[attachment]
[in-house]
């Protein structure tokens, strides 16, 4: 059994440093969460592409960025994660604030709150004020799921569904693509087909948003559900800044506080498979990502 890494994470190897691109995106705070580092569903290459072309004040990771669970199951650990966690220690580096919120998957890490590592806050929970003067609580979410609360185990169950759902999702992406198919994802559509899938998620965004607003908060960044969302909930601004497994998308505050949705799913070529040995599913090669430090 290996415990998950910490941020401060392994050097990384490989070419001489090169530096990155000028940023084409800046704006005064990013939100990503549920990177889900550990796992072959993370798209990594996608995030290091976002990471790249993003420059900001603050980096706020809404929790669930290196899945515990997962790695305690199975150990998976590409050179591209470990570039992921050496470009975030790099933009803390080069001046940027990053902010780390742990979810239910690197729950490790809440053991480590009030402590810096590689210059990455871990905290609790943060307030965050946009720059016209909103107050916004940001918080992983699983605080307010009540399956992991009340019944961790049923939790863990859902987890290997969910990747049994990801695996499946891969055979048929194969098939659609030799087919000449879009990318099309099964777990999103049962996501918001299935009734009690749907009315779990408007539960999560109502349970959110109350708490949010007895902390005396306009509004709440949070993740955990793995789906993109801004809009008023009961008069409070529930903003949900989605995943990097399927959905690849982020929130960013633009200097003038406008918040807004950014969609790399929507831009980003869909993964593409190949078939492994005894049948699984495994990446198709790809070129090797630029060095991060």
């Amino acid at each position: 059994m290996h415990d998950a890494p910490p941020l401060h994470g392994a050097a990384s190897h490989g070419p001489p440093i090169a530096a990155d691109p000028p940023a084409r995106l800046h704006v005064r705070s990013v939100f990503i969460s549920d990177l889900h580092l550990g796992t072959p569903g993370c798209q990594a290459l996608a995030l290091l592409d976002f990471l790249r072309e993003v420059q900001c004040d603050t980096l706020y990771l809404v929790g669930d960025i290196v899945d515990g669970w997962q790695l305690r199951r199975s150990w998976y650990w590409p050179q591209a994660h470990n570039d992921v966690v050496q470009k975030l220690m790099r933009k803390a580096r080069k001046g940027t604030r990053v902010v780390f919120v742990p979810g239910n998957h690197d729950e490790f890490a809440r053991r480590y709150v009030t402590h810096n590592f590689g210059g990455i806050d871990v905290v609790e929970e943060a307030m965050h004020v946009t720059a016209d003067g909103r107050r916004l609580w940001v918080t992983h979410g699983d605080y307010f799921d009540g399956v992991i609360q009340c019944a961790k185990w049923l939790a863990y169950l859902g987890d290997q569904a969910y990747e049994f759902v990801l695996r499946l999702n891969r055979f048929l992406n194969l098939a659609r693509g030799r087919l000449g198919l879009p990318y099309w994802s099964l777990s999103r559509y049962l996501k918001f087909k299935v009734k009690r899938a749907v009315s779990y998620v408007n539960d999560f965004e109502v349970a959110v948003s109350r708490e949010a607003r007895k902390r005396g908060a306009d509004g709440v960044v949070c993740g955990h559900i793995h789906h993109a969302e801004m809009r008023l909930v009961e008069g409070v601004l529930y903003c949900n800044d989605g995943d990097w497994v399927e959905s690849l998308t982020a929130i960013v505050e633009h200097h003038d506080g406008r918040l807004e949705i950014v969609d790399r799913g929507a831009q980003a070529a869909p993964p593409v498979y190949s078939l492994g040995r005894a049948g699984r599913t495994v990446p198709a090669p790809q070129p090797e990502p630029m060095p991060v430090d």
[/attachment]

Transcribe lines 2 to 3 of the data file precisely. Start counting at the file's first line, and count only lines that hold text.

């Protein structure tokens, strides 16, 4: 059994440093969460592409960025994660604030709150004020799921569904693509087909948003559900800044506080498979990502 890494994470190897691109995106705070580092569903290459072309004040990771669970199951650990966690220690580096919120998957890490590592806050929970003067609580979410609360185990169950759902999702992406198919994802559509899938998620965004607003908060960044969302909930601004497994998308505050949705799913070529040995599913090669430090 290996415990998950910490941020401060392994050097990384490989070419001489090169530096990155000028940023084409800046704006005064990013939100990503549920990177889900550990796992072959993370798209990594996608995030290091976002990471790249993003420059900001603050980096706020809404929790669930290196899945515990997962790695305690199975150990998976590409050179591209470990570039992921050496470009975030790099933009803390080069001046940027990053902010780390742990979810239910690197729950490790809440053991480590009030402590810096590689210059990455871990905290609790943060307030965050946009720059016209909103107050916004940001918080992983699983605080307010009540399956992991009340019944961790049923939790863990859902987890290997969910990747049994990801695996499946891969055979048929194969098939659609030799087919000449879009990318099309099964777990999103049962996501918001299935009734009690749907009315779990408007539960999560109502349970959110109350708490949010007895902390005396306009509004709440949070993740955990793995789906993109801004809009008023009961008069409070529930903003949900989605995943990097399927959905690849982020929130960013633009200097003038406008918040807004950014969609790399929507831009980003869909993964593409190949078939492994005894049948699984495994990446198709790809070129090797630029060095991060």
């Amino acid at each position: 059994m290996h415990d998950a890494p910490p941020l401060h994470g392994a050097a990384s190897h490989g070419p001489p440093i090169a530096a990155d691109p000028p940023a084409r995106l800046h704006v005064r705070s990013v939100f990503i969460s549920d990177l889900h580092l550990g796992t072959p569903g993370c798209q990594a290459l996608a995030l290091l592409d976002f990471l790249r072309e993003v420059q900001c004040d603050t980096l706020y990771l809404v929790g669930d960025i290196v899945d515990g669970w997962q790695l305690r199951r199975s150990w998976y650990w590409p050179q591209a994660h470990n570039d992921v966690v050496q470009k975030l220690m790099r933009k803390a580096r080069k001046g940027t604030r990053v902010v780390f919120v742990p979810g239910n998957h690197d729950e490790f890490a809440r053991r480590y709150v009030t402590h810096n590592f590689g210059g990455i806050d871990v905290v609790e929970e943060a307030m965050h004020v946009t720059a016209d003067g909103r107050r916004l609580w940001v918080t992983h979410g699983d605080y307010f799921d009540g399956v992991i609360q009340c019944a961790k185990w049923l939790a863990y169950l859902g987890d290997q569904a969910y990747e049994f759902v990801l695996r499946l999702n891969r055979f048929l992406n194969l098939a659609r693509g030799r087919l000449g198919l879009p990318y099309w994802s099964l777990s999103r559509y049962l996501k918001f087909k299935v009734k009690r899938a749907v009315s779990y998620v408007n539960d999560f965004e109502v349970a959110v948003s109350r708490e949010a607003r007895k902390r005396g908060a306009d509004g709440v960044v949070c993740g955990h559900i793995h789906h993109a969302e801004m809009r008023l909930v009961e008069g409070v601004l529930y903003c949900n800044d989605g995943d990097w497994v399927e959905s690849l998308t982020a929130i960013v505050e633009h200097h003038d506080g406008r918040l807004e949705i950014v969609d790399r799913g929507a831009q980003a070529a869909p993964p593409v498979y190949s078939l492994g040995r005894a049948g699984r599913t495994v990446p198709a090669p790809q070129p090797e990502p630029m060095p991060v430090d």